ARTIST SPOTLIGHT | CARL AVERY
The Native American-inspired design on the north side of the Cascade Theatre building is not just a personal triumph but almost an act of redemption.
“I’ve done a couple of controversial murals in Redding and people are really going to judge you based on that. I’d done some stuff for Darkside (a smoke and skate shop) which was obviously on the weird end but that’s kind of who they are as a business.” Carl said
The young girl from the Wintu Tribe who watches over downtown Redding tells a story of hope and reconciliation that is aligned much more closely to Carl’s own values.
Carl is a Yurok man who was raised on a reservation in Hoopa and while the design is not his own, he jumped at the chance to showcase the breadth of his talents.
“The Redding area has seen my work I’m sure from day one, I wanted to show kind of a range. I really love to do everything,” he said.
“I myself am more Native American-based in artwork so when this whole project came together I knew it was Native American, that’s who I am, that’s what I do, so to be able to be a part of it was really awesome.”
Field of dreams
Once with designs of being a Major League slugger, it was a biology that painted Carl almost inevitably into his corner.
“I really love baseball so when I moved to Redding originally, it was to play for Shasta College.
“But when I got here, I signed on to do airbrushing and painting cars and I really wanted to pursue that and I didn’t have time for both.
“I was also 5’7” and 140 pounds and I’m not much bigger than that now so I really didn’t think I was going anywhere in baseball, so I kind of switched what my thought process was at that time.”
A brush with destiny
Gifted at drawing from a young age, Carl was given an airbrush by his father when he was 13.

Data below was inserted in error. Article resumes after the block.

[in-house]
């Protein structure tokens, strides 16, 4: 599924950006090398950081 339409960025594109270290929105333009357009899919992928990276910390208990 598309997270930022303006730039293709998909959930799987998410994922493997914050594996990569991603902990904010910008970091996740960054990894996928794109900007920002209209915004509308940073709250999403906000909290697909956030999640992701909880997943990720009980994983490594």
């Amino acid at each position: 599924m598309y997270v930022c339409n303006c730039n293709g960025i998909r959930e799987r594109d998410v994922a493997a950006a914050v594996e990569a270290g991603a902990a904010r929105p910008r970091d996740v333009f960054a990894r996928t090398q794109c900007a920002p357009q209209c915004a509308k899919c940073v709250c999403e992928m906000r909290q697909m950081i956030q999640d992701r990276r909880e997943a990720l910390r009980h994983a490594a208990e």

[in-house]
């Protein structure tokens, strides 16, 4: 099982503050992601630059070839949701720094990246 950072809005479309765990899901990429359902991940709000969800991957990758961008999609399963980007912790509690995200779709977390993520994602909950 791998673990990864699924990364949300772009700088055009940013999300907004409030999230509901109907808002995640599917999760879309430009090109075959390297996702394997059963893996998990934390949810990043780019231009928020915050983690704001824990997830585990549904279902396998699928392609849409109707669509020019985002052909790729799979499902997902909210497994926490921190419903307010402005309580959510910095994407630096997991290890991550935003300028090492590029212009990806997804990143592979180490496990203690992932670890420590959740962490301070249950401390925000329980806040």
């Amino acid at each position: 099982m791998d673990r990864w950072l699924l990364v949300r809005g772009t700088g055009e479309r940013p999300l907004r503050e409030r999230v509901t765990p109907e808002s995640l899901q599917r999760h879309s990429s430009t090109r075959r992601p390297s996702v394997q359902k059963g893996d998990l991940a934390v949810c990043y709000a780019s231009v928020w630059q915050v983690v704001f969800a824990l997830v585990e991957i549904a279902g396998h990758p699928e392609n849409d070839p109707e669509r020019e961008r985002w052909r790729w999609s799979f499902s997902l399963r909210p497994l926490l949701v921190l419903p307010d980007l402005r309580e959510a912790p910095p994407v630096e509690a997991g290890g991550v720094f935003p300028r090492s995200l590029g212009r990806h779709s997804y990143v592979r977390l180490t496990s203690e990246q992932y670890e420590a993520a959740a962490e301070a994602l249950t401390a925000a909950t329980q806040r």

“He said, ‘here kid, you need to play with this because you could make some serious money with this.’
For the next five or six years I really put a lot of time into airbrushing and trying to learn how to do stencils and freehand and all that stuff.
From there, the transition to murals is really just scale and then going from an airbrush to an aerosol can made all the sense in the world.
It’s been a major transition going from small scale to being able to do it at basically any scale.”
But size, according to Carl, doesn’t really matter.
“I’m not scared of any building,” he said.
Larger than life
Carl uses a “doodle grid” to reproduce his murals on a grand scale.
“I scribble all over the building so it looks like graffiti when I start. But it gives me a road map. So I’ll take a photo of the building after I scribble all over it. And then a lot of my stuff is done digitally so I’ll make it on the computer.
“Then I’ll put it into a program like Photoshop … and it gives me a reference point for every single line so I don’t have to think about it.”
It’s a skill Carl believes lies dormant among so many of his kind.
“As far as the geometrical shapes and the math that’s involved in just figuring out things, I almost feel like it’s a natural resource for Native Americans.
“I feel like there’s so many people that could actually do artwork that don’t think about it on a regular basis but it’s in everything. Everything from triangles to squares and all that stuff plays into bead work and plays into basket weaving.
“All of that stuff really matters and a lot of it is math which is really cool.”
Fishing for fun
While Carl contributes so much to the history and culture of Redding, he happily draws on everything the city and its pristine surrounds have to offer.
“I love to golf, I love to play softball with the kids.
“A lot of fishing too, we do Shasta Lake quite a bit, just go out there with the boys and have some good days out there.”
Although Carl readily admits to being something of an angling snob.
“Mostly bass fishing on Shasta, I don’t do a lot of river fishing over here because I grew up so close to the ocean that the fish just don’t taste the same to me,” he smirks.
“It’s fun to catch ‘em but at the end of the day it’s not something I’m going to eat.”